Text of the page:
AT&T (T) - Get Report reportedly is having a tough time finding a buyer for its struggling Latin American satellite-TV unit, Vrio, as part of the telecommunications titan's effort to trim its debt load by selling assets.
The Dallas company has been shopping Vrio for at least four months, knowledgeable sources told Bloomberg.
AT&T’s debt load totaled $191 billion in the second quarter, up 16% from $164 billion in 2017, according to Morningstar. Its debt-to-equity multiple is 1.09.
Vrio has stagnated since AT&T bought it along with the rest of satellite-TV service DirecTV in 2015, Bloomberg reports.
“It is more likely than not” that the fair value of Vrio “is less than its carrying amount,” AT&T said in its latest earnings report.
Given the economic woes triggered by the coronavirus pandemic, now is a tough time for AT&T to unload assets at buoyant prices.
Since Chief Executive John Stankey took office in July, AT&T has looked at jettisoning DirecTV, digital-advertising platform Xandr, and anime streaming service Crunchyroll, Bloomberg reports.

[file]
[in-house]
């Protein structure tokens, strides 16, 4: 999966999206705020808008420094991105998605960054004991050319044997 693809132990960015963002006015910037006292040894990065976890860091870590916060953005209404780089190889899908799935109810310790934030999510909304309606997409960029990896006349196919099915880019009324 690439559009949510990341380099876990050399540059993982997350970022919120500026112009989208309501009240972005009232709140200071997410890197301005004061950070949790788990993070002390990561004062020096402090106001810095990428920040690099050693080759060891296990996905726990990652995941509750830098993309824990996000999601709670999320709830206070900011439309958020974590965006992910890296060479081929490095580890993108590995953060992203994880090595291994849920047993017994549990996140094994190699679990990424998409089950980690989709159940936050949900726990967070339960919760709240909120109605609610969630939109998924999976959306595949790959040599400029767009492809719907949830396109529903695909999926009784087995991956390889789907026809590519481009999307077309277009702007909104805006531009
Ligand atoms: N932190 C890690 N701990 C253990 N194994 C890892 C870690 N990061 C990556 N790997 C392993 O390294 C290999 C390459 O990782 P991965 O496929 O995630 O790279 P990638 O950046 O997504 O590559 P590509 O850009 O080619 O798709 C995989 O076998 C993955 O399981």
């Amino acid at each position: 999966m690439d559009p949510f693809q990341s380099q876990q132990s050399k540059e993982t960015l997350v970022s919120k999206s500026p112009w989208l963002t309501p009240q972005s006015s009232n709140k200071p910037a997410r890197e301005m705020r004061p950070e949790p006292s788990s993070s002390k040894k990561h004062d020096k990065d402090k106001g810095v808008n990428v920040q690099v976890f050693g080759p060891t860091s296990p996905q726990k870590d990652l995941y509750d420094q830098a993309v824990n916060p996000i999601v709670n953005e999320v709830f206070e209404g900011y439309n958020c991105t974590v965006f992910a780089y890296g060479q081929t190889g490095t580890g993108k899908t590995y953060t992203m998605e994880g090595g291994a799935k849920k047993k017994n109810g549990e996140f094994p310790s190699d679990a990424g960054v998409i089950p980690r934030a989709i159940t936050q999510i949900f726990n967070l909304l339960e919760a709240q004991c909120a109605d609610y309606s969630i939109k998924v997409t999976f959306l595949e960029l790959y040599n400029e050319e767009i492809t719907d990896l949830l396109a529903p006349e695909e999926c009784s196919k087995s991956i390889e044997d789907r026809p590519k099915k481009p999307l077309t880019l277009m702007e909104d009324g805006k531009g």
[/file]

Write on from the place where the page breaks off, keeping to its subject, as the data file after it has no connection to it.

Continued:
AT&T posted stronger-than-expected second-quarter earnings but booked a notable slump in WarnerMedia revenue, as coronavirus shutdowns hit the global entertainment industry.
AT&T said adjusted earnings for the three months ended in June totaled 83 cents a share, down 6.8% from the year-earlier period and 4 cents ahead of the Wall Street consensus forecast.
Group revenue, AT&T said, fell 8.9% from last year to $41.billion, just shy of analysts' estimates of $41.1 billion.
AT&T shares recently traded little changed at $29.47. They had fallen 24% year to date through Tuesday.